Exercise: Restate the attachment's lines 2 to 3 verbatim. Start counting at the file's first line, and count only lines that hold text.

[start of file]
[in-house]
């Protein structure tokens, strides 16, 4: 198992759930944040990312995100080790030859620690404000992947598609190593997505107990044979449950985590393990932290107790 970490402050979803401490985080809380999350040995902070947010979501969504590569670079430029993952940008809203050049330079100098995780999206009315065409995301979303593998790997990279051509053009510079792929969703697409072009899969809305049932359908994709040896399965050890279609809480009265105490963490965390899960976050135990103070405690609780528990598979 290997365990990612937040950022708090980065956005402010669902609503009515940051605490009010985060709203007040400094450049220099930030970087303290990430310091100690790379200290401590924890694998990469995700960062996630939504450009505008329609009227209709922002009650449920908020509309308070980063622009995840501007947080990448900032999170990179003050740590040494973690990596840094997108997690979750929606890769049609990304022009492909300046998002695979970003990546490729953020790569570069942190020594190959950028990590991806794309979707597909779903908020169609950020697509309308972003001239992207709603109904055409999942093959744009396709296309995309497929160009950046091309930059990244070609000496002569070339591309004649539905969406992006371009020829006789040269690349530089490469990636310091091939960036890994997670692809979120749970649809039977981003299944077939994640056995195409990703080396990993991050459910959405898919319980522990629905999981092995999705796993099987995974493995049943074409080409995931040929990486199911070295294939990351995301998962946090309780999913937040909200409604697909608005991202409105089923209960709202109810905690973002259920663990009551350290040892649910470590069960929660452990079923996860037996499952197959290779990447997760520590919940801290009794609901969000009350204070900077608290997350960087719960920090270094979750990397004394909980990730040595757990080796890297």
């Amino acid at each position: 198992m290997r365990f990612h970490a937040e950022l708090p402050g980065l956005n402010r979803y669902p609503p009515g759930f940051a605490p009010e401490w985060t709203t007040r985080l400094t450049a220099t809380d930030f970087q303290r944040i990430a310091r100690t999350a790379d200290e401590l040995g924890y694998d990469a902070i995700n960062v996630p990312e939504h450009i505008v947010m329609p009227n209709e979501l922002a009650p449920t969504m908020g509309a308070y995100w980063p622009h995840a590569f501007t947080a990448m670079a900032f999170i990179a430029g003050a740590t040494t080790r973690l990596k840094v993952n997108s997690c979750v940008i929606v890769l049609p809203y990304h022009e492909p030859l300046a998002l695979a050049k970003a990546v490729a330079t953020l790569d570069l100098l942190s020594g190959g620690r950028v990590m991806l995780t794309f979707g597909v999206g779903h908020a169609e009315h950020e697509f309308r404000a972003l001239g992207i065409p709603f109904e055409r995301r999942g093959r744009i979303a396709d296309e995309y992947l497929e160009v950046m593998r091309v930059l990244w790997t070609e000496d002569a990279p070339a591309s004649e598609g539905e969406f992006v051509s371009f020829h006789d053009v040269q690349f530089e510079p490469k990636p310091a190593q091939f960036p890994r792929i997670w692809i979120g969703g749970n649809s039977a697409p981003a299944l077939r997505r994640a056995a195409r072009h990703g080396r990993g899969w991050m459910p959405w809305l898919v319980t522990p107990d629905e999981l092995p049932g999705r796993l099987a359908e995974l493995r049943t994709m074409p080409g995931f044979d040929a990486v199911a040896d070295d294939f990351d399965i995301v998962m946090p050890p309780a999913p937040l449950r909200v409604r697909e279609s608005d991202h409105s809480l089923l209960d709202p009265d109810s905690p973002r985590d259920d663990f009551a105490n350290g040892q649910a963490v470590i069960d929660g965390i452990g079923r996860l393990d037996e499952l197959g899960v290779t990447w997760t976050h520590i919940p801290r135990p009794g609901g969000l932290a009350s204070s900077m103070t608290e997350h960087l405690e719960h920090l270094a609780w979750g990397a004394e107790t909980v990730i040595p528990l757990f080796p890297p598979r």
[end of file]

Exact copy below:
């Protein structure tokens, strides 16, 4: 198992759930944040990312995100080790030859620690404000992947598609190593997505107990044979449950985590393990932290107790 970490402050979803401490985080809380999350040995902070947010979501969504590569670079430029993952940008809203050049330079100098995780999206009315065409995301979303593998790997990279051509053009510079792929969703697409072009899969809305049932359908994709040896399965050890279609809480009265105490963490965390899960976050135990103070405690609780528990598979 290997365990990612937040950022708090980065956005402010669902609503009515940051605490009010985060709203007040400094450049220099930030970087303290990430310091100690790379200290401590924890694998990469995700960062996630939504450009505008329609009227209709922002009650449920908020509309308070980063622009995840501007947080990448900032999170990179003050740590040494973690990596840094997108997690979750929606890769049609990304022009492909300046998002695979970003990546490729953020790569570069942190020594190959950028990590991806794309979707597909779903908020169609950020697509309308972003001239992207709603109904055409999942093959744009396709296309995309497929160009950046091309930059990244070609000496002569070339591309004649539905969406992006371009020829006789040269690349530089490469990636310091091939960036890994997670692809979120749970649809039977981003299944077939994640056995195409990703080396990993991050459910959405898919319980522990629905999981092995999705796993099987995974493995049943074409080409995931040929990486199911070295294939990351995301998962946090309780999913937040909200409604697909608005991202409105089923209960709202109810905690973002259920663990009551350290040892649910470590069960929660452990079923996860037996499952197959290779990447997760520590919940801290009794609901969000009350204070900077608290997350960087719960920090270094979750990397004394909980990730040595757990080796890297």
């Amino acid at each position: 198992m290997r365990f990612h970490a937040e950022l708090p402050g980065l956005n402010r979803y669902p609503p009515g759930f940051a605490p009010e401490w985060t709203t007040r985080l400094t450049a220099t809380d930030f970087q303290r944040i990430a310091r100690t999350a790379d200290e401590l040995g924890y694998d990469a902070i995700n960062v996630p990312e939504h450009i505008v947010m329609p009227n209709e979501l922002a009650p449920t969504m908020g509309a308070y995100w980063p622009h995840a590569f501007t947080a990448m670079a900032f999170i990179a430029g003050a740590t040494t080790r973690l990596k840094v993952n997108s997690c979750v940008i929606v890769l049609p809203y990304h022009e492909p030859l300046a998002l695979a050049k970003a990546v490729a330079t953020l790569d570069l100098l942190s020594g190959g620690r950028v990590m991806l995780t794309f979707g597909v999206g779903h908020a169609e009315h950020e697509f309308r404000a972003l001239g992207i065409p709603f109904e055409r995301r999942g093959r744009i979303a396709d296309e995309y992947l497929e160009v950046m593998r091309v930059l990244w790997t070609e000496d002569a990279p070339a591309s004649e598609g539905e969406f992006v051509s371009f020829h006789d053009v040269q690349f530089e510079p490469k990636p310091a190593q091939f960036p890994r792929i997670w692809i979120g969703g749970n649809s039977a697409p981003a299944l077939r997505r994640a056995a195409r072009h990703g080396r990993g899969w991050m459910p959405w809305l898919v319980t522990p107990d629905e999981l092995p049932g999705r796993l099987a359908e995974l493995r049943t994709m074409p080409g995931f044979d040929a990486v199911a040896d070295d294939f990351d399965i995301v998962m946090p050890p309780a999913p937040l449950r909200v409604r697909e279609s608005d991202h409105s809480l089923l209960d709202p009265d109810s905690p973002r985590d259920d663990f009551a105490n350290g040892q649910a963490v470590i069960d929660g965390i452990g079923r996860l393990d037996e499952l197959g899960v290779t990447w997760t976050h520590i919940p801290r135990p009794g609901g969000l932290a009350s204070s900077m103070t608290e997350h960087l405690e719960h920090l270094a609780w979750g990397a004394e107790t909980v990730i040595p528990l757990f080796p890297p598979r």